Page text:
Research – Surveillance of Vibrio parahaemolyticus pathogens recovered from ready-to-eat foods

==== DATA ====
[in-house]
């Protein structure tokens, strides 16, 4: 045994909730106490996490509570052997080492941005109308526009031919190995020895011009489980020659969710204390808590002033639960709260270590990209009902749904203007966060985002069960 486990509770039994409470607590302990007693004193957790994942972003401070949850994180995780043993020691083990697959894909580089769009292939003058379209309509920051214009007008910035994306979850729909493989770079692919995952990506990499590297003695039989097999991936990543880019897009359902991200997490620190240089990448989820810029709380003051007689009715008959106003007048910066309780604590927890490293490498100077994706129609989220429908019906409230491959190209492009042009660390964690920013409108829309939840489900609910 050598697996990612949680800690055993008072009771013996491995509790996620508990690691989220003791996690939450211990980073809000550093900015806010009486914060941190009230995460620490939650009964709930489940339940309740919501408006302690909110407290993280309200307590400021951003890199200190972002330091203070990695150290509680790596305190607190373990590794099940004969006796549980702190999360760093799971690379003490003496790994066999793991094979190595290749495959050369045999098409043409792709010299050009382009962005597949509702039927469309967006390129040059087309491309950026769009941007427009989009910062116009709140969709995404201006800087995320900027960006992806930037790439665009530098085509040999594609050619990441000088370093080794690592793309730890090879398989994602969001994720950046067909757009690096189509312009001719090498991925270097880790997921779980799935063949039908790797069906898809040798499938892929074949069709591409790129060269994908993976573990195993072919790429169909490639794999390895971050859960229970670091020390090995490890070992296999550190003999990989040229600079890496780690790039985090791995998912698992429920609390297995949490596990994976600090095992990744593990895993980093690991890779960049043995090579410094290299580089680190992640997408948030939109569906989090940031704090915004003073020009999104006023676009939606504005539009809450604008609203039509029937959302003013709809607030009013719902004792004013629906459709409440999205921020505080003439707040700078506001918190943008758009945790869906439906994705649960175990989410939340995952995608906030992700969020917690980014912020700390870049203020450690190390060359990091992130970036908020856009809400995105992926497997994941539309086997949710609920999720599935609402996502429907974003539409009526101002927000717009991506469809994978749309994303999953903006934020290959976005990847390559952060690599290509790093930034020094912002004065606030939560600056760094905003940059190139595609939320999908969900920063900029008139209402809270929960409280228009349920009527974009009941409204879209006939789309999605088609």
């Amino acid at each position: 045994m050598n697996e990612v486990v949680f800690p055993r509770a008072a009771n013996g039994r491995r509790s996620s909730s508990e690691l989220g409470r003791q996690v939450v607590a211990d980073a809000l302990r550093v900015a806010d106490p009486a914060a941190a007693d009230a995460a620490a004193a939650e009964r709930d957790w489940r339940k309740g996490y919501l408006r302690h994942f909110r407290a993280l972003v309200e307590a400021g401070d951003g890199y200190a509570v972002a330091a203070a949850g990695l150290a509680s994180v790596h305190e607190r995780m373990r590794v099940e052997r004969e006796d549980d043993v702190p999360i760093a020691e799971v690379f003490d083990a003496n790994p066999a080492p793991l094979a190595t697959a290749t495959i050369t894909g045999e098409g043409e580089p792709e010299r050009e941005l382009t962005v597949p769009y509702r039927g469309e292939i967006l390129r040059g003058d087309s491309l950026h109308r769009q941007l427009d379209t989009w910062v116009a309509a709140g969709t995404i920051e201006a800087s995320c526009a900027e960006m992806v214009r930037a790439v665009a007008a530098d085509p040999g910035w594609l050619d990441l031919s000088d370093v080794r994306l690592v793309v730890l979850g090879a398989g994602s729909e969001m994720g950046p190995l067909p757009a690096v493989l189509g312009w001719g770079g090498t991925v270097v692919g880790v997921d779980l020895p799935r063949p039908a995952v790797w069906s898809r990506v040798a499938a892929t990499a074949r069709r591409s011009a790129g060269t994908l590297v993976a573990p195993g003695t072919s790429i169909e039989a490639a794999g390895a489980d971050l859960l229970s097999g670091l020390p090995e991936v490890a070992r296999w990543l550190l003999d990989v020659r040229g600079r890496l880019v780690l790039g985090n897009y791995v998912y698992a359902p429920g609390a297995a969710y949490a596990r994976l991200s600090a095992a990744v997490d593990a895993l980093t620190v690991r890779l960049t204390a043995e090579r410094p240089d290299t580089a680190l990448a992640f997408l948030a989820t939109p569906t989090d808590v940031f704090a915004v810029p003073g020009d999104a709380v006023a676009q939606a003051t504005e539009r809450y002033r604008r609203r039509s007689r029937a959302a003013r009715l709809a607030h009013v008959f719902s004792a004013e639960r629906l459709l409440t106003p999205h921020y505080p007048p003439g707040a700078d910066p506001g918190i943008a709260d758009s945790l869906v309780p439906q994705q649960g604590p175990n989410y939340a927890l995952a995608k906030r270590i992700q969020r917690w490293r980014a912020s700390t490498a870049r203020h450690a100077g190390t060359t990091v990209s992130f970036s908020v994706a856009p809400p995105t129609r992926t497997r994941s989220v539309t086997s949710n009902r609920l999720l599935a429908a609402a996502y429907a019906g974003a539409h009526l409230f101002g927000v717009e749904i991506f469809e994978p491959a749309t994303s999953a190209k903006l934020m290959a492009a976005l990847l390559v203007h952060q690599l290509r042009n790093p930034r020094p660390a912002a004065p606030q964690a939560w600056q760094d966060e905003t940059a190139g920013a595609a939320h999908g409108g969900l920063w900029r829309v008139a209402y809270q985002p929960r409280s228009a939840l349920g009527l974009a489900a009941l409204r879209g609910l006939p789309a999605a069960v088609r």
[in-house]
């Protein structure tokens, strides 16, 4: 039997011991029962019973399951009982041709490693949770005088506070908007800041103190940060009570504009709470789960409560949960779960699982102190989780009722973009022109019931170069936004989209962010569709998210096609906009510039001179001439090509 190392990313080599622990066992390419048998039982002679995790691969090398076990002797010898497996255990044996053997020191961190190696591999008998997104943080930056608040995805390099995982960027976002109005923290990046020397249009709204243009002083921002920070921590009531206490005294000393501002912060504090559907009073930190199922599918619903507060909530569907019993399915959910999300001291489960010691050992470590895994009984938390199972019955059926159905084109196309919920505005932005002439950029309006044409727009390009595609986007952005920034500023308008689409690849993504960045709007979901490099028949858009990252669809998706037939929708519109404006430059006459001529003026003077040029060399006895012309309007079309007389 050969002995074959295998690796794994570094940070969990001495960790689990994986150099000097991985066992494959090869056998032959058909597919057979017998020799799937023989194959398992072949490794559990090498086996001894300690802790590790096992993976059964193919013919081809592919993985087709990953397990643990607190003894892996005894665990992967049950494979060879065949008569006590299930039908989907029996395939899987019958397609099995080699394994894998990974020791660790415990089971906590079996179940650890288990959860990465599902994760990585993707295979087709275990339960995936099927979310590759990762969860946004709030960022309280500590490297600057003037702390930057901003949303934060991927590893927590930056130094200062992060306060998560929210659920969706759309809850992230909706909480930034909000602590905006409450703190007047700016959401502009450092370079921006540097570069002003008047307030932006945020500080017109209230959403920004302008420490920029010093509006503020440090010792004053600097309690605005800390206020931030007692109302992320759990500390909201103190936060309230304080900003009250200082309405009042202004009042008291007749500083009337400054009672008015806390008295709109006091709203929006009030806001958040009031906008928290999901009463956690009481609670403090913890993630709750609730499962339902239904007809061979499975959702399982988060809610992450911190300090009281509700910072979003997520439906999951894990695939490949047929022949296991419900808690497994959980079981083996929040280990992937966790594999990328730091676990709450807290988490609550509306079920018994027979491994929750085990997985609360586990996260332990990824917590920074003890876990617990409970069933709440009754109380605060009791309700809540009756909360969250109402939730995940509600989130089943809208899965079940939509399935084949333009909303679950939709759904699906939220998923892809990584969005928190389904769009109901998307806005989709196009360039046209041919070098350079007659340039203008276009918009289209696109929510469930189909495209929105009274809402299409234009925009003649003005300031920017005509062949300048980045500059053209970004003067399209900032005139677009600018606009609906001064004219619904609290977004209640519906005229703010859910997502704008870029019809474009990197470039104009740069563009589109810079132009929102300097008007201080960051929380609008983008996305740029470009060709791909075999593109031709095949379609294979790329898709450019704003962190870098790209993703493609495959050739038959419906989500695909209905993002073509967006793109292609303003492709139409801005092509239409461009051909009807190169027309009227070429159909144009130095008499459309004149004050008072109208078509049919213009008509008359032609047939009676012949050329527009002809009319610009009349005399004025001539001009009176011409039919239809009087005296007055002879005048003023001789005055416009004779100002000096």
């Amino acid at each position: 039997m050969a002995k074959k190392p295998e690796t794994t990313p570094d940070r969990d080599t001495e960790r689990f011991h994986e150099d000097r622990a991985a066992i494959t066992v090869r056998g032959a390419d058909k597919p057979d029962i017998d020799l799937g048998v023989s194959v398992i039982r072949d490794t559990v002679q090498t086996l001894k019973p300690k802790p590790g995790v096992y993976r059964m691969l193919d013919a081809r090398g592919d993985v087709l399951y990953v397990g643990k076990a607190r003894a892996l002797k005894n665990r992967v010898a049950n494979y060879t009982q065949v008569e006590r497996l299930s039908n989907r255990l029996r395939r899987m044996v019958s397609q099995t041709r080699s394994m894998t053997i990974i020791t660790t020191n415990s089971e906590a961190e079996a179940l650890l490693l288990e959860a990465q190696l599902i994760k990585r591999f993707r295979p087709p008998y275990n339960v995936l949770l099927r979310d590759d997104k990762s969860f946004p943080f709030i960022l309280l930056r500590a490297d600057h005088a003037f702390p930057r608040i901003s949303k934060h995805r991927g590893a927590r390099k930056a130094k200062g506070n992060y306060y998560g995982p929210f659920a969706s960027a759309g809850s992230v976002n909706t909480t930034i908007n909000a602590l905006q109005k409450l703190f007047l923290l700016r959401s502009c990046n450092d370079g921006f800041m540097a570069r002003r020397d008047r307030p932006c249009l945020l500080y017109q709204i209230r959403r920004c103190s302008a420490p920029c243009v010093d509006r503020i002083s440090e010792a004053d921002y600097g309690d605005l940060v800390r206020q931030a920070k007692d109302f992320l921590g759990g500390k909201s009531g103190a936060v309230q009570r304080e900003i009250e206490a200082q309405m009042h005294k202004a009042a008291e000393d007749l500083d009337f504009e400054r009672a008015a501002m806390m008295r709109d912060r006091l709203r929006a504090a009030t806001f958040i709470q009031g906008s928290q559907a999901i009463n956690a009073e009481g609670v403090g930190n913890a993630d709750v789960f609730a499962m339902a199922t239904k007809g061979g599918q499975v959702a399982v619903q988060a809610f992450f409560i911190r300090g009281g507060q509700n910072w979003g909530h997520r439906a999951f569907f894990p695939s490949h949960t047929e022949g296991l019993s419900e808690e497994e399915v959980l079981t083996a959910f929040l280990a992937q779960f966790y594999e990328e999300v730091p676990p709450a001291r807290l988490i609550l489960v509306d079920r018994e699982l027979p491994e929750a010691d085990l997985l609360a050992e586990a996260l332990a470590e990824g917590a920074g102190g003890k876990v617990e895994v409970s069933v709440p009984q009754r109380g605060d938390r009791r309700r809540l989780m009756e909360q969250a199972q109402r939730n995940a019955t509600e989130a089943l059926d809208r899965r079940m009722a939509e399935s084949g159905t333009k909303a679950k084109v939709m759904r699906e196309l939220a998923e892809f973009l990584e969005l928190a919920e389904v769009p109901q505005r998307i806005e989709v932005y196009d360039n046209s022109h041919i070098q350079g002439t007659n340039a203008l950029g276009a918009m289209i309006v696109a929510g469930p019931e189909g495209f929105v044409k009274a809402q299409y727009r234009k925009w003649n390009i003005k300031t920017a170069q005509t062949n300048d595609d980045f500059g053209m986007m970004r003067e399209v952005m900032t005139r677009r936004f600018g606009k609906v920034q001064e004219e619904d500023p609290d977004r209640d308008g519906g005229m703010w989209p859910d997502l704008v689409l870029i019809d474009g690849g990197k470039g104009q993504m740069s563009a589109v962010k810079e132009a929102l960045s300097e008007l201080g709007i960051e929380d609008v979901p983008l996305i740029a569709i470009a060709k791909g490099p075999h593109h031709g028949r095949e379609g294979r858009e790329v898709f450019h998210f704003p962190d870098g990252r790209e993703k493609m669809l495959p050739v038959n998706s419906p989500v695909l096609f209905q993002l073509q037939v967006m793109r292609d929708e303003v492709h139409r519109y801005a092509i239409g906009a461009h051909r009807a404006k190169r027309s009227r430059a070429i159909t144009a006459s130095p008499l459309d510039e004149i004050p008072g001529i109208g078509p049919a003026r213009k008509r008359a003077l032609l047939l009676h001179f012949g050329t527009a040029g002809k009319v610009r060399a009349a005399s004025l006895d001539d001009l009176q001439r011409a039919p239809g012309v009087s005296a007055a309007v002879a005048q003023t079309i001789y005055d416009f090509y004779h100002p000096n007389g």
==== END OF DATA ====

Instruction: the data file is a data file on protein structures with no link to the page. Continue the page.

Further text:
This study examined the occurrence of V. parahaemolyticus from ready-to-eat (RTE) food in Delta State, Nigeria. It also characterized antibiotic resistance and virulence gene profile patterns to determine the associated health risk hazard. Food samples total of 380 were collected randomly and assessed for V. parahaemolyticusV. parahaemolyticus isolates were characterized for their virulence and antibiogram potentials using a phenotypic and polymerase chain reaction (PCR) approach. A total of 42 (11.1%) samples were contaminated with V. parahaemolyticus. In 17/42 (40.5%) of the V. parahaemolyticus-positive samples, the densities were < 10 MPN/g. However, 19/42 (45.2%) and 6/42 (14.3%) of the samples had densities of 10 – 102 and > 102 MPN/g, respectively. A total of 67 V. parahaemolyticus isolates were identified using PCR; 54(80.6%) isolates were multidrug resistant. A total of 22 (32.8%), 39 (58.2%), and 67 (100%) of the V. parahaemolyticus harbored the tdhtrh, and tlh toxin genes, respectively. The T3SS1 gene (vcrD1) was detected in 67 (100%) of the isolates. The T3SS2α genes which were vcrD2vopB2, and vopT were detected in 21 (31.3%), 11 (16.4%) and 30 (44.8%) of the isolates respectively. Some of the V. parahaemolytics strains harbored the orf8 gene 20 (29.9%), and a combination of orf8 + tdh genes 12 (17.9%), categorized as pandemic strains. The antibiotic resistance genes detected in this study include blaTEM 33 (49.3), tetM 19 (28.4), cmlA 32(47.8) and sul1 14 (20.9). The concentration levels and prevalence of V. parahaemolyticus in RTE foods indicate contamination of ready-to-eat foods, particularly street foods consumed in the Delta State of Nigeria, threatening public health and consumer safety.

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